Founded in 2000 to commemorate author Henrietta Branford and influential Walker Books editor Wendy Boase, the Branford Boase Award is awarded annually to the author of the year’s outstanding debut novel for children. Uniquely, it also honours the editor of the winning title and highlights the importance of the editor in nurturing new talent.
Each year the Branford Boase Award identifies the most talented and exciting new authors for the young, with past shortlists reading like a ‘Who’s Who’ of contemporary children’s literature. Winners and shortlisted authors include Meg Rosoff, Muhammad Khan, Philip Reeve, Frances Hardinge, Patrick Ness, M.G. Leonard, andMarcus Sedgwick. This year’s shortlist is equally as dazzling!
Imogen Russell Williams is a children’s literature critic, reviewing and writing on trends in children’s and Young Adult publishing for the Times Literary Supplement, The Guardian and The Metro amongst other publications. She also writes for children and books include Great Britons and The Big Book of the UK. Read her thoughts on this year’s brilliant Branford Boase nominees.
I am a huge fan of the Branford Boase award – I love that it recognises the contribution of editors, as well as authors at the beginnings of their careers – and I was very excited to be asked to be a judge this year. Whittling down the impressive longlist was not an easy task, but I think the 2022 shortlist is especially gorgeous, inspiring and wide-ranging. From Skin of the Sea by Natasha Bowen, a young adult mermaid fantasy rooted in West African mythology that the judges called “epic” and “ambitious”, to the “anarchic”, “irreverent” Grimwood, a highly-illustrated and hilarious story of fleeing foxes and rambunctious wildlife from Nadia Shireen, there is just so much here to relish.
Each of the shortlisted books is a delight in its own way. Some are emotionally demanding, like Luke Palmer’s Grow, which forces the reader to contemplate the processes by which a grieving teenager might be drawn towards far right radicalisation; Ros Roberts’ Digger and Me, though a gentler, younger story, still immerses us in the perspective of an angry, sad, confused and anxious child. I emerged from these feeling stretched and changed – a wonderful post-book feeling. Helen Rutter’s The Boy who Made Everyone Laugh also made me feel deeply for Billy and his frustrations, even while I ached with the hilarity of his jokes and his superbly wonky way of seeing the world.
Reading The Upper World by Femi Fadugba was stretching in a different way – the complexities of physics and time-travel forced me to pay serious attention, while the intertwining of these dazzling concepts with the down-to-earth realities of a South London setting was just so ambitious and exciting. Meanwhile, the elegant assurance with which Lesley Parr evokes her Welsh landscape – with its slightly claustrophobic, secret-keeping sense of a small communitydealing with outsiders – marks out The Valley of Lost Secrets as special even amid many excellent WW2-themed stories.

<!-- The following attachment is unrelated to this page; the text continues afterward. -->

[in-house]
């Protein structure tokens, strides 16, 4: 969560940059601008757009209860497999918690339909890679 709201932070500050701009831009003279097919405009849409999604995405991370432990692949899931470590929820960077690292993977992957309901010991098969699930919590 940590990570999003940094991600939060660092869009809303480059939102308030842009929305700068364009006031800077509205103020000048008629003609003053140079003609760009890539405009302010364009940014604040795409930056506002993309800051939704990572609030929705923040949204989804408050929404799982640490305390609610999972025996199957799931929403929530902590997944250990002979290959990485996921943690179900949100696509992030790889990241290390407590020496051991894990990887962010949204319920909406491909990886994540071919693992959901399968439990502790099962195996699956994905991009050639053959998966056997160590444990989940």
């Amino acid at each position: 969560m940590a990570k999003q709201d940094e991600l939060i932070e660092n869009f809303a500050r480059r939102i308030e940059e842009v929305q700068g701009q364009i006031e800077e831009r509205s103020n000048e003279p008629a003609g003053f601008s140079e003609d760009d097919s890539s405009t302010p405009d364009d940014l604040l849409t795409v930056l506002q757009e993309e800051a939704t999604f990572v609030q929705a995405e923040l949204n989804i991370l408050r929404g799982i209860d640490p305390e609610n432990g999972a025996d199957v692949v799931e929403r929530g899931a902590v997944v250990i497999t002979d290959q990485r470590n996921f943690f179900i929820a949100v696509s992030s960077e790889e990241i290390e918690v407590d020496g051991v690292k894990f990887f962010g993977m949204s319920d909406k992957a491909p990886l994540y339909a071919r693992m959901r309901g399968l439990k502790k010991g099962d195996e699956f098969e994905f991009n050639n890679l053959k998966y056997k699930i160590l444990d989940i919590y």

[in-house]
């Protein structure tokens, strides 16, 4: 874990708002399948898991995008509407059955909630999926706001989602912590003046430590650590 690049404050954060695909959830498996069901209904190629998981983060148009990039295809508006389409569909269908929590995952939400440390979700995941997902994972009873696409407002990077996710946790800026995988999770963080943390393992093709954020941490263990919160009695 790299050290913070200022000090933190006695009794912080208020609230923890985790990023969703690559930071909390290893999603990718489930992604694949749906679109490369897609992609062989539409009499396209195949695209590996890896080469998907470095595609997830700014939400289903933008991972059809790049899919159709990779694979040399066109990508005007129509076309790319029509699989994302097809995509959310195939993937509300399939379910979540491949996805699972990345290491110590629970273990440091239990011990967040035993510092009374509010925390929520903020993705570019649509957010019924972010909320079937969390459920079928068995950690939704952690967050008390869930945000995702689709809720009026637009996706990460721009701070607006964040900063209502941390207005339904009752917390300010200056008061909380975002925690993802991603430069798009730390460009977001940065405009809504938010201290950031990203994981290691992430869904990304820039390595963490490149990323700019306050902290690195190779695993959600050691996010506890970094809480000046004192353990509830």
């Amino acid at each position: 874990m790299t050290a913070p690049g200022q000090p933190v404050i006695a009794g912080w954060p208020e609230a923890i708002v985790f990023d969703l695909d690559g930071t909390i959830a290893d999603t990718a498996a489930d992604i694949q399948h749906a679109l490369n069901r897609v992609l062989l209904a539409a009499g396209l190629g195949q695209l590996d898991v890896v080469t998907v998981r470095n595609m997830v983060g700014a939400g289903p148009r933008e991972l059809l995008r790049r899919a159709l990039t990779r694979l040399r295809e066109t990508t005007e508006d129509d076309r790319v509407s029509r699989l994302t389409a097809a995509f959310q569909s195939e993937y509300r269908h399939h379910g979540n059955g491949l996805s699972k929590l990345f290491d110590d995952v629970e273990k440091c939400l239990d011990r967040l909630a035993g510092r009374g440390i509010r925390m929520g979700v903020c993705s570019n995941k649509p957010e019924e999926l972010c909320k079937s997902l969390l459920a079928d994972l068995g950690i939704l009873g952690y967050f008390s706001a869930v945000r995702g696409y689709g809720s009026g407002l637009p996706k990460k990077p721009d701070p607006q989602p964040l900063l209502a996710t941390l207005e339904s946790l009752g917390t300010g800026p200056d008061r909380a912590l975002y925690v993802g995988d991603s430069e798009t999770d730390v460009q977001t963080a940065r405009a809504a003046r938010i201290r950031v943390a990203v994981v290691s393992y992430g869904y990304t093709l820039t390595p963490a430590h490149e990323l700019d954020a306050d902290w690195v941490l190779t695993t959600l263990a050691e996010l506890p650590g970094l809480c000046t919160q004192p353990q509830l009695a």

And Maisie Chan’s Danny Chung Does Not Do Mathsmanages so much with such lightness of touch. It challenges racist stereotypes head-on and conveys the unexpected joy of intergenerational love in a book which is properly funny – funny in a child-friendly, deliciously silly way – throughout.
To me, the range of subjects, voices, and approaches to storytelling on the shortlist says something exhilarating about the state of children’s publishing in the UK. There isn’t a lot of pure escapism here – although there’s no shortage of imaginative richness – but so much sense of the challenges, sorrows and visceral delights of ‘real’, very specific lives and contexts and history. Even the funniest books – and I love that so many of the books on this shortlist are funny – are rooted in real contexts and deep feeling, just as even the most challenging and painful stories are woven through with transcendent hope and joy. This list is an abundantly inclusive one, with diverse authors, stories and protagonists – but most importantly, it’s full of moments, situations and relationships that prompt and inspire empathy (apart from the regrettable incident in Grimwood when Pamela the eagle snaps the head off Binky Snuffhausen, putting an end to his ratty dreams of winning a lot of money.) I think it’s a truly rich list,representative of the best of British children’s publishing, and it speaks to a wealth of new talent just waiting to be tapped, nurtured and enjoyed by a new generation of readers.
I’ve read several of the nominated titles and they’ll all excellent but very different. I don’t envy the judges who have to select an overall winner!